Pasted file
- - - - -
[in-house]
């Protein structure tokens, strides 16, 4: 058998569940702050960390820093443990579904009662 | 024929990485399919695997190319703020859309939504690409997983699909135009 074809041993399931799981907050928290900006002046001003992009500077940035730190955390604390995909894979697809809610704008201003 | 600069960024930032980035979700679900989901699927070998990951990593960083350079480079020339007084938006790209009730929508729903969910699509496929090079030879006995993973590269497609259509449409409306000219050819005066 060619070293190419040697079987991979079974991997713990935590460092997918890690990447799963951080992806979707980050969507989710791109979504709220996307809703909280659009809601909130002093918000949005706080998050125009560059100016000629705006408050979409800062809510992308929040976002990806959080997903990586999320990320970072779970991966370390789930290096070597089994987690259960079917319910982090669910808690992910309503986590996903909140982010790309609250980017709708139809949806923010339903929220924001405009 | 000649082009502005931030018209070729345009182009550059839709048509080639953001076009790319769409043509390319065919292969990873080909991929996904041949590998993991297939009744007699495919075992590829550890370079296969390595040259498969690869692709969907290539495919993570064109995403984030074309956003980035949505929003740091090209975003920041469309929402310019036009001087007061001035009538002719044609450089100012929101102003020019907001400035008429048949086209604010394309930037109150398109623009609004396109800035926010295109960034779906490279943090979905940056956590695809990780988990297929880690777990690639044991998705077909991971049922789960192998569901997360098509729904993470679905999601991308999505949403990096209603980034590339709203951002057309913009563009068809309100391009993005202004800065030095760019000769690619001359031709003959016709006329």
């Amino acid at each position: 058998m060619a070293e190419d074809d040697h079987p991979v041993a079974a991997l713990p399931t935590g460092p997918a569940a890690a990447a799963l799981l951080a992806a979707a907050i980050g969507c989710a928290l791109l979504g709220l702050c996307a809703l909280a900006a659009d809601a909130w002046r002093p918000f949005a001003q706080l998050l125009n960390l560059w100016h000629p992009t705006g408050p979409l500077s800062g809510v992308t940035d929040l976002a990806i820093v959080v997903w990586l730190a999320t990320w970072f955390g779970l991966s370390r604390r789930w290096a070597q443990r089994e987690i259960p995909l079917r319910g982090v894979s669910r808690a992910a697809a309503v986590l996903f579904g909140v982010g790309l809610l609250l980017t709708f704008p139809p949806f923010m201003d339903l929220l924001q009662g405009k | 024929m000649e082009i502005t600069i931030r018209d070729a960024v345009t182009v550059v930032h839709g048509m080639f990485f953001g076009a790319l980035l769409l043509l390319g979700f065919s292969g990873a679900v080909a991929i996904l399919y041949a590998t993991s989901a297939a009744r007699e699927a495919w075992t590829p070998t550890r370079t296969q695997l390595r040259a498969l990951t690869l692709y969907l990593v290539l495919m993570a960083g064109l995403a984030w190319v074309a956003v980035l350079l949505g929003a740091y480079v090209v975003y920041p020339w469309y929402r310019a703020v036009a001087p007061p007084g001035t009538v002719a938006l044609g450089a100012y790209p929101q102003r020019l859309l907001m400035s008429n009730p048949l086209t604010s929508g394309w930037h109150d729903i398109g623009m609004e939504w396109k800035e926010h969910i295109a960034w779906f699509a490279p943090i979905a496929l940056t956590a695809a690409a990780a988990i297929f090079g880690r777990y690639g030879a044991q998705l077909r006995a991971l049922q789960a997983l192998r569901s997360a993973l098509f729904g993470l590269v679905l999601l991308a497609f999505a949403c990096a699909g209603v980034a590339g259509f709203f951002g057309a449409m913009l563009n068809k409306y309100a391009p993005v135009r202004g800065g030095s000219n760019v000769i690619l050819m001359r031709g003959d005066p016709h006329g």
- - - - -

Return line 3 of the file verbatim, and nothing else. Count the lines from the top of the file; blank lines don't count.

């Amino acid at each position: 058998m060619a070293e190419d074809d040697h079987p991979v041993a079974a991997l713990p399931t935590g460092p997918a569940a890690a990447a799963l799981l951080a992806a979707a907050i980050g969507c989710a928290l791109l979504g709220l702050c996307a809703l909280a900006a659009d809601a909130w002046r002093p918000f949005a001003q706080l998050l125009n960390l560059w100016h000629p992009t705006g408050p979409l500077s800062g809510v992308t940035d929040l976002a990806i820093v959080v997903w990586l730190a999320t990320w970072f955390g779970l991966s370390r604390r789930w290096a070597q443990r089994e987690i259960p995909l079917r319910g982090v894979s669910r808690a992910a697809a309503v986590l996903f579904g909140v982010g790309l809610l609250l980017t709708f704008p139809p949806f923010m201003d339903l929220l924001q009662g405009k | 024929m000649e082009i502005t600069i931030r018209d070729a960024v345009t182009v550059v930032h839709g048509m080639f990485f953001g076009a790319l980035l769409l043509l390319g979700f065919s292969g990873a679900v080909a991929i996904l399919y041949a590998t993991s989901a297939a009744r007699e699927a495919w075992t590829p070998t550890r370079t296969q695997l390595r040259a498969l990951t690869l692709y969907l990593v290539l495919m993570a960083g064109l995403a984030w190319v074309a956003v980035l350079l949505g929003a740091y480079v090209v975003y920041p020339w469309y929402r310019a703020v036009a001087p007061p007084g001035t009538v002719a938006l044609g450089a100012y790209p929101q102003r020019l859309l907001m400035s008429n009730p048949l086209t604010s929508g394309w930037h109150d729903i398109g623009m609004e939504w396109k800035e926010h969910i295109a960034w779906f699509a490279p943090i979905a496929l940056t956590a695809a690409a990780a988990i297929f090079g880690r777990y690639g030879a044991q998705l077909r006995a991971l049922q789960a997983l192998r569901s997360a993973l098509f729904g993470l590269v679905l999601l991308a497609f999505a949403c990096a699909g209603v980034a590339g259509f709203f951002g057309a449409m913009l563009n068809k409306y309100a391009p993005v135009r202004g800065g030095s000219n760019v000769i690619l050819m001359r031709g003959d005066p016709h006329g």